The men and women whose stories you can read on this page are now all citizens of a silent city named Omid ("hope" in Persian). There, victims of persecution have found a common life whose substance is memory.
Omid's citizens were of varying social origins, nationalities, and religions; they held diverse, and often opposing, opinions and ideologies. Despite the differences in their personality, spirit, and moral fiber, they are all united in Omid by their natural rights and their humanity. What makes them fellow citizens is the fact that one day each of them was unfairly and arbitrarily deprived of his or her life. At that moment, while the world watched the unspeakable happen, an individual destiny was shattered, a family was destroyed, and an indescribable suffering was inflicted.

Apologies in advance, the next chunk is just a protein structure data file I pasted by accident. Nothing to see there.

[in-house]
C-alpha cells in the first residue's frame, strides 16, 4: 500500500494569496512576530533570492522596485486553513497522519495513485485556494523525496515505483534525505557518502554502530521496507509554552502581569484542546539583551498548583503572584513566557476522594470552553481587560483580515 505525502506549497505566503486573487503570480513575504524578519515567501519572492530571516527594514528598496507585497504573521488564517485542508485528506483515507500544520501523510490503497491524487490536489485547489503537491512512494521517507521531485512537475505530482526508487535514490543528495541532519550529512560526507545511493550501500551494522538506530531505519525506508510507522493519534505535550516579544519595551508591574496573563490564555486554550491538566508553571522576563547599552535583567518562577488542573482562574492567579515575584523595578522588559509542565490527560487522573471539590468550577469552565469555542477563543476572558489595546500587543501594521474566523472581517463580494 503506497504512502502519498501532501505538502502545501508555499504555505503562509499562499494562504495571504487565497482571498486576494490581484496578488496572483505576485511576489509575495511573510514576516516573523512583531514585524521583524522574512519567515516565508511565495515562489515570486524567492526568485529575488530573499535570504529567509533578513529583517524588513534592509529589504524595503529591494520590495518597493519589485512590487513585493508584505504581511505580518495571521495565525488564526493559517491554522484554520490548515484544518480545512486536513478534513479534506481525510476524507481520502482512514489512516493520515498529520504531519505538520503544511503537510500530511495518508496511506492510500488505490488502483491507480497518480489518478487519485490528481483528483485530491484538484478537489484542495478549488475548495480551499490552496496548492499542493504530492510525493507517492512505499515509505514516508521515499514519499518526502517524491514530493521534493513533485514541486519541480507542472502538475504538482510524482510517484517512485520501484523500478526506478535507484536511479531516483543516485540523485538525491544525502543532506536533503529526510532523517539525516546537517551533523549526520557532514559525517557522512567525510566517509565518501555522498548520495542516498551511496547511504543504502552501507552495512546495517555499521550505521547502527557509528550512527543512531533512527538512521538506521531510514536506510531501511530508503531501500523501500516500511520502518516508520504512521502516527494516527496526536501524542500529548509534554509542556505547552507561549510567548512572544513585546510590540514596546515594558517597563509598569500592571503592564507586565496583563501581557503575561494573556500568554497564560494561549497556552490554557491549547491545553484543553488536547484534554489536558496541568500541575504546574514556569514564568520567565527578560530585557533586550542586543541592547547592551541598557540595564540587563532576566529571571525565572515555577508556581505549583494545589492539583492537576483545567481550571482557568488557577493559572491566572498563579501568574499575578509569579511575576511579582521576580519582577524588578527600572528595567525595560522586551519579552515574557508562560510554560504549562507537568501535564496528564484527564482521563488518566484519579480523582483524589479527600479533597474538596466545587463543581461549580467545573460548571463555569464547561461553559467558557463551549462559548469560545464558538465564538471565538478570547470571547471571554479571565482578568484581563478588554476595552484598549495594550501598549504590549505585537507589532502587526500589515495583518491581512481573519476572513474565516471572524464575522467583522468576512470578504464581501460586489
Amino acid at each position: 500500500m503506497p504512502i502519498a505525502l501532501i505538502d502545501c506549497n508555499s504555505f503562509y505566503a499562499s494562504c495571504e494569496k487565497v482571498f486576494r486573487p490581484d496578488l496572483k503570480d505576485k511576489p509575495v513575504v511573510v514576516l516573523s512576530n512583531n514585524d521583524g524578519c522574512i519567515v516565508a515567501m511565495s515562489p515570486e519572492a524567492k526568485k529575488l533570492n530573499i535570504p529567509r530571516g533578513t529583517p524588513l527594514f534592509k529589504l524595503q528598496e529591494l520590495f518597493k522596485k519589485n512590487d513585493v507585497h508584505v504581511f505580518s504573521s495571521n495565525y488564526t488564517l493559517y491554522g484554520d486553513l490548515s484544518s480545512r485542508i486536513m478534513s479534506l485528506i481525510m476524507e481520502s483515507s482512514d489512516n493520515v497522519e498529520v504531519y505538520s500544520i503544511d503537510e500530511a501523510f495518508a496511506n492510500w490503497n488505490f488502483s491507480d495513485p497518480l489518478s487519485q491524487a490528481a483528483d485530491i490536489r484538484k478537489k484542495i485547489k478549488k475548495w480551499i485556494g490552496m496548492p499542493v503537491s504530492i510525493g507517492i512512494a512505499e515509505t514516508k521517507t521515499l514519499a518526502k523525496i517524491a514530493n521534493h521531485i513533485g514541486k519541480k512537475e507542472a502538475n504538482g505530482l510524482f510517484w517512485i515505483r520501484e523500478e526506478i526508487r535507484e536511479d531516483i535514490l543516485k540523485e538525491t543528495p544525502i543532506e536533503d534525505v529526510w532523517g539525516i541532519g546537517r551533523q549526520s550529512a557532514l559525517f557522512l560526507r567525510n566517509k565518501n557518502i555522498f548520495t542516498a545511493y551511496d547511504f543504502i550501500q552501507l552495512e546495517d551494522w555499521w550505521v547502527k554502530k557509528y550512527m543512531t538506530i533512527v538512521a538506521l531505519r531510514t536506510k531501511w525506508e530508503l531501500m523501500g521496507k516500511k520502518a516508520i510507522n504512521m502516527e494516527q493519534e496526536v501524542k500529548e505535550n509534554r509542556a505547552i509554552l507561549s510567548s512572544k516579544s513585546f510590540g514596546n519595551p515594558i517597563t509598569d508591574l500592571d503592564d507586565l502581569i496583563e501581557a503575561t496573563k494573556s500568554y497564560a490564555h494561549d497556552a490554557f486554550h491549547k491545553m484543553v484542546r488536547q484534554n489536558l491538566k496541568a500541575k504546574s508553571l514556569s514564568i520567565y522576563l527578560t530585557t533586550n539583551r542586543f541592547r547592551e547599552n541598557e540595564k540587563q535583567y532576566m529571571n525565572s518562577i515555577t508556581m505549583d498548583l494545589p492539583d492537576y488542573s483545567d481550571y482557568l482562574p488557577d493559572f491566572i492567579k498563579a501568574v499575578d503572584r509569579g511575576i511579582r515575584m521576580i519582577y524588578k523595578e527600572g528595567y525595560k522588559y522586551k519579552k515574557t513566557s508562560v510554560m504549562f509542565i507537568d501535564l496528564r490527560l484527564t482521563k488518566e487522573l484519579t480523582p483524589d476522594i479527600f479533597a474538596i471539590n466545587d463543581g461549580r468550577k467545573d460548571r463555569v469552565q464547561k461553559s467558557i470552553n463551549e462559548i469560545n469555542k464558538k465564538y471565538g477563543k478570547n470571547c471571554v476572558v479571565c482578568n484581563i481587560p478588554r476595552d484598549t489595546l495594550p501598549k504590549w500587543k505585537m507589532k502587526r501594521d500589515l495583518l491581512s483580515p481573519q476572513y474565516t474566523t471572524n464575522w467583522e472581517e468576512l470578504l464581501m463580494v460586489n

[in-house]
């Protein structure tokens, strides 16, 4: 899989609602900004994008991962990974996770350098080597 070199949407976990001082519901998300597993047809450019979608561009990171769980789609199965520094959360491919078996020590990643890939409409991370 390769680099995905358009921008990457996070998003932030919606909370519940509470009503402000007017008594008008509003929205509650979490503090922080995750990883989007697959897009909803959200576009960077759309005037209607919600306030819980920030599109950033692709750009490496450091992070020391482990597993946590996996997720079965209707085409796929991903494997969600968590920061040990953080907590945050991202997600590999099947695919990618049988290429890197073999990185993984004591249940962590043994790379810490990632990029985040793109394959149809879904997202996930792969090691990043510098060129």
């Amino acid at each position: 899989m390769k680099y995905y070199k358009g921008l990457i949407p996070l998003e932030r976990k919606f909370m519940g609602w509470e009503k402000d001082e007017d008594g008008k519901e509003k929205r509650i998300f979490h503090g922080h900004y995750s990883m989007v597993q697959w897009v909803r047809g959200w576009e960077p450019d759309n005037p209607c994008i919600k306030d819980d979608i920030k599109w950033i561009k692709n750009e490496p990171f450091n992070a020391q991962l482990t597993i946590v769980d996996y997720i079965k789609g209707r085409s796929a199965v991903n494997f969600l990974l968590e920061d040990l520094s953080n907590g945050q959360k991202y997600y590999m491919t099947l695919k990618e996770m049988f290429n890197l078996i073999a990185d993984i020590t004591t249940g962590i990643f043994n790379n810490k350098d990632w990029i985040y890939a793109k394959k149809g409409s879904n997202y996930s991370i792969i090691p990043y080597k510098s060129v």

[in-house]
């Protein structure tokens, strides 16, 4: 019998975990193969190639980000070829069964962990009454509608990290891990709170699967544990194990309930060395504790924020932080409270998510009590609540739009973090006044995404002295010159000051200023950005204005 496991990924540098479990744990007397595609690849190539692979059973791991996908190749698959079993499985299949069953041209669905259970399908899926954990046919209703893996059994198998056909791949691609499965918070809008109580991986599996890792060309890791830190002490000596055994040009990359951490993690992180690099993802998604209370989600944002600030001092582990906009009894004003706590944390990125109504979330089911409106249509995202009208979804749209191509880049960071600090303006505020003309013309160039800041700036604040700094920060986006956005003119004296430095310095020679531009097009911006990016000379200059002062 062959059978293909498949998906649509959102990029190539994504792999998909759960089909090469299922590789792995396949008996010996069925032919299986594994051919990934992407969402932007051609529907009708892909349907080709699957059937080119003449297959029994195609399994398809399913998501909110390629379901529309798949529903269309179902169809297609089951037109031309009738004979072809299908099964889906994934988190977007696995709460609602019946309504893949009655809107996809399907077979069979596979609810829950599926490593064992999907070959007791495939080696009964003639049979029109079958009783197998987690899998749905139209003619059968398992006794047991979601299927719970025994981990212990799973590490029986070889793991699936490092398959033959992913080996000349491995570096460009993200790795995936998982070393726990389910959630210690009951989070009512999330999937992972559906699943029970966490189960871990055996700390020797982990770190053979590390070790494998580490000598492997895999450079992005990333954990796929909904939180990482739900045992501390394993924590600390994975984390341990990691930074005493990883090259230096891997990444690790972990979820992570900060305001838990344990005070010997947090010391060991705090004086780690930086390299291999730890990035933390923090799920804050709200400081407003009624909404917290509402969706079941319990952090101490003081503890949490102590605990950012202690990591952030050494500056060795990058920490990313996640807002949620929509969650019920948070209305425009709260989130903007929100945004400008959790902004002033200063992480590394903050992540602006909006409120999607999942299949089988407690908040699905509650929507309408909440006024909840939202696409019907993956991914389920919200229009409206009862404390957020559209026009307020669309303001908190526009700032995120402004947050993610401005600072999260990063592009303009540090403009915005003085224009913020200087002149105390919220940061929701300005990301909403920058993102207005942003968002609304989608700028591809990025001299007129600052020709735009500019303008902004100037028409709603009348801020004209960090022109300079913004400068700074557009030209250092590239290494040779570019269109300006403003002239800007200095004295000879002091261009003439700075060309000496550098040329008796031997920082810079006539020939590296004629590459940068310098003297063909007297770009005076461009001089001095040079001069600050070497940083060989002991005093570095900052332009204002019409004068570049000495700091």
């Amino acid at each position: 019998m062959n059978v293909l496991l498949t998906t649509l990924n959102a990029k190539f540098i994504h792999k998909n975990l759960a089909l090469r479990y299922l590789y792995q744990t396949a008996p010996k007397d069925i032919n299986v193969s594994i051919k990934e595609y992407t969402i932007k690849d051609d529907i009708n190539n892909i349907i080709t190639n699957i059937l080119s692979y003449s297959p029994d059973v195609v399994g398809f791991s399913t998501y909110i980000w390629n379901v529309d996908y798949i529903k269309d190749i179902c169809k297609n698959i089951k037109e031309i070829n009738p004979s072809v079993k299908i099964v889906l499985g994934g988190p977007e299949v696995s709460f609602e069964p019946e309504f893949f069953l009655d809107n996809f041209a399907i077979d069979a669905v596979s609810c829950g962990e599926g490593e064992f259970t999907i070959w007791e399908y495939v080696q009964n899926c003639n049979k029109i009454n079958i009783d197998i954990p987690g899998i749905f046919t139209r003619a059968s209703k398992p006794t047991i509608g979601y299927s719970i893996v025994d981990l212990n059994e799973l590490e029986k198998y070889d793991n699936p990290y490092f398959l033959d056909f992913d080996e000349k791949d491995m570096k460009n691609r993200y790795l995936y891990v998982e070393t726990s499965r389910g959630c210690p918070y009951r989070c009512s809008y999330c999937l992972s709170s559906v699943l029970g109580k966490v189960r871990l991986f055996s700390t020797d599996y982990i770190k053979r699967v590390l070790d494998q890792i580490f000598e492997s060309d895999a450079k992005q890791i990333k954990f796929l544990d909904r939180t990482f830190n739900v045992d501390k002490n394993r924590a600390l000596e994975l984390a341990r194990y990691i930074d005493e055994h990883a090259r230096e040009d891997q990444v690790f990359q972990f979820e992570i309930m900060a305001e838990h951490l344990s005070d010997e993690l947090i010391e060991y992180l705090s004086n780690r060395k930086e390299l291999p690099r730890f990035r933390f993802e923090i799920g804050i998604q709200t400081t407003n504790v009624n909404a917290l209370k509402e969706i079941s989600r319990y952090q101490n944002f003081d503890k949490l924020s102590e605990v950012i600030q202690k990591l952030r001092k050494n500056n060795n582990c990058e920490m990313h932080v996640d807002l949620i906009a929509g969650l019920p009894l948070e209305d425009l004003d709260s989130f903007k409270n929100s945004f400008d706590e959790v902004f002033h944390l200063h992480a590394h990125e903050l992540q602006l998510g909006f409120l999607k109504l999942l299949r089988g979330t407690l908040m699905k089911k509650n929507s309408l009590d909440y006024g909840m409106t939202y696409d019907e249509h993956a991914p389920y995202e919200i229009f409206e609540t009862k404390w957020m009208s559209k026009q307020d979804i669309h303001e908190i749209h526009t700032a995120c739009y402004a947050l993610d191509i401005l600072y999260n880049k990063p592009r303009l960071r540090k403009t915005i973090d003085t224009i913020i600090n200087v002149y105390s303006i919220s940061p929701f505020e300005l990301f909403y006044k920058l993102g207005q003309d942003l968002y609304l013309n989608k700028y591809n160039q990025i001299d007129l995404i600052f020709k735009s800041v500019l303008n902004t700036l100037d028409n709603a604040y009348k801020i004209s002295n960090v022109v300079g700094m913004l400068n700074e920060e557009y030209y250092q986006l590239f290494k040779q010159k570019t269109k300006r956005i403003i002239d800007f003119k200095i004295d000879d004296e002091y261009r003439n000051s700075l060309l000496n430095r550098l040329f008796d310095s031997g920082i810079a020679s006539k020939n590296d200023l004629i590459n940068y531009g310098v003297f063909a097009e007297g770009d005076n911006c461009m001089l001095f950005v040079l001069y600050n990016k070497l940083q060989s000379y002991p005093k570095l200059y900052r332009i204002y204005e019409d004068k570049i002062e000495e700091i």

Mr. Fardin Hosseini was a follower of the Ahl-e Haq creed, the Nurali School, had a high school diploma, and was in business for himself. He did not have a criminal record, and always tried to be a law abiding citizen
Mr. Asakereh was married and had two children. He resided in the town of Sarbandar, near [the city of] Mahshar, in the south of Khuzestan Province and had a college education.